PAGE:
Demographers have noted the phenomenon of skewed sex ratios for decades. Millions of females are missing because of sex-selective abortion. This has led to increased trafficking in children and women. It has also led to increased rates of suicide, depression, and substance abuse among unmarried men. But the global scale of the phenomenon and how many girls exactly have been aborted has relied on uncertain estimates.
Now, for the first time, demographers have undertaken to study the phenomenon of skewed sex ratios due to sex-selective abortion systematically across the globe in a study published in the Proceedings of the U.S. National Academy of Sciences with funding from the University of Singapore.
The natural sex ratio around the globe, with few variations due to genetics and geography, is around 1.05, or about 100 women to every 105 men. But the sex ratio at birth in many countries is in some cases dramatically skewed.
It is difficult to estimate the global impact of sex-selective abortion because abortions, and sometimes even births, are not always accurately tracked. The new study devised a statistical model for predicting the total impact of sex-selective abortion in countries that have a skewed sex ratio.
The authors found 23 million baby girls are missing globally as a “direct consequence of sex-selective abortion, driven by the coexistence of son preference, readily available technology of prenatal sex determination, and fertility decline.”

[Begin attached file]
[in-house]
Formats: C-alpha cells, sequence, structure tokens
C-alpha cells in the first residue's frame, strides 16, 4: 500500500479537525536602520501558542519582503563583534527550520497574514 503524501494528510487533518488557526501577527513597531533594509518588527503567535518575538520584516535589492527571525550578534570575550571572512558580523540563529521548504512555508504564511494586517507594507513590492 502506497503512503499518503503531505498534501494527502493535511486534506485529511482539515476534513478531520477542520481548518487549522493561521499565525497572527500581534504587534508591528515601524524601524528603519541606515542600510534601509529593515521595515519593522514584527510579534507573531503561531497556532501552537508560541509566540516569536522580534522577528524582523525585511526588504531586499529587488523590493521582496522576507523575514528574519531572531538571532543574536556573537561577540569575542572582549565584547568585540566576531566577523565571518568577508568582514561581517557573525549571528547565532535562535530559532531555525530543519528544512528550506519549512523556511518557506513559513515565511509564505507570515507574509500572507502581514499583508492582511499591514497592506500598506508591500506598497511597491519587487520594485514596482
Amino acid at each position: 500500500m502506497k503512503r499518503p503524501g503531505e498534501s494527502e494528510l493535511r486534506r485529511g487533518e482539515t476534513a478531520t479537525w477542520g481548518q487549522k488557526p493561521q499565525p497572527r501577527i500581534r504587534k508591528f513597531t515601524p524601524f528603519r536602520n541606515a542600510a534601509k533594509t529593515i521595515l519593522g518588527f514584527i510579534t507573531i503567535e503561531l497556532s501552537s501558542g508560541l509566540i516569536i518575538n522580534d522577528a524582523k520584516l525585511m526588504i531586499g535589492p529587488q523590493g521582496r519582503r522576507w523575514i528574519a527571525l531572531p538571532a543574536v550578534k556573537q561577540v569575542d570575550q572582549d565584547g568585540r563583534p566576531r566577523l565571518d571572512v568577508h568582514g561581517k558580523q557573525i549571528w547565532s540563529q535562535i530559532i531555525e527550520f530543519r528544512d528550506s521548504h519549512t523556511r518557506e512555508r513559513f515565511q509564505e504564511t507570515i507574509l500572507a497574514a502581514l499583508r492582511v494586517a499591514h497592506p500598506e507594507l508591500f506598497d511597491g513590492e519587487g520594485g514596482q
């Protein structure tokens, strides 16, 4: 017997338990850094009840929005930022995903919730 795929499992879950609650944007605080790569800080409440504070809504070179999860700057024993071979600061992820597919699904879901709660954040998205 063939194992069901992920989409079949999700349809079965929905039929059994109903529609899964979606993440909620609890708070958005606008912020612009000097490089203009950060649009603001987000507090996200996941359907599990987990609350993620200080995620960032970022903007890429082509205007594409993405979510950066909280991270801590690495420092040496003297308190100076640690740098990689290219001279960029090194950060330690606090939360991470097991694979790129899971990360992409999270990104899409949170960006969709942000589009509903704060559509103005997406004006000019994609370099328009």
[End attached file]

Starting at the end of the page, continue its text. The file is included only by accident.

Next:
Most of these girls were aborted in mainland China, where 11.9 million girls are missing, and in India, where 10.6 million are missing. But according to the study's authors the absence of females is also statistically strong in other countries, most of which are in Asia and Eastern Europe.
The authors cite son preference and the availability of prenatal sex diagnosis, combined with the accessibility of sex-selective abortion, as the main drivers of the skewed ratios.
While the authors don't mention China's one-child policy explicitly, they implicitly recognize its devastating impact. They describe a “squeezing effect” of small family size preference on sex ratios. The authors explain that “sex-selective abortion provides a means to avoid large families while still having male offspring.”
The authors also explain that a necessary conditions for the prevalence of sex-selective abortions include “a large tolerance for induced abortion from both the population and the medical establishment,” the availability of technologies for early sex detection, and the availability of abortion in later stages of pregnancy.
The study is limited to 90 countries of out of a total of 212, which the authors identified as possessing statistical data on sex ratio for the period between 1950 and 2017.
It remains unclear if the findings of the study will have an impact on short and long-term demographic projections.
According to an interview with the lead author of the study, Fengqing Chao, in the online magazine Wired, sex ratio is a major factor in such projections. But Lyman Stone, a demographer and fellow at the American Enterprise Institute, told the Friday Fax that he did not think it would impact population forecasts.
Published with permission from C-Fam.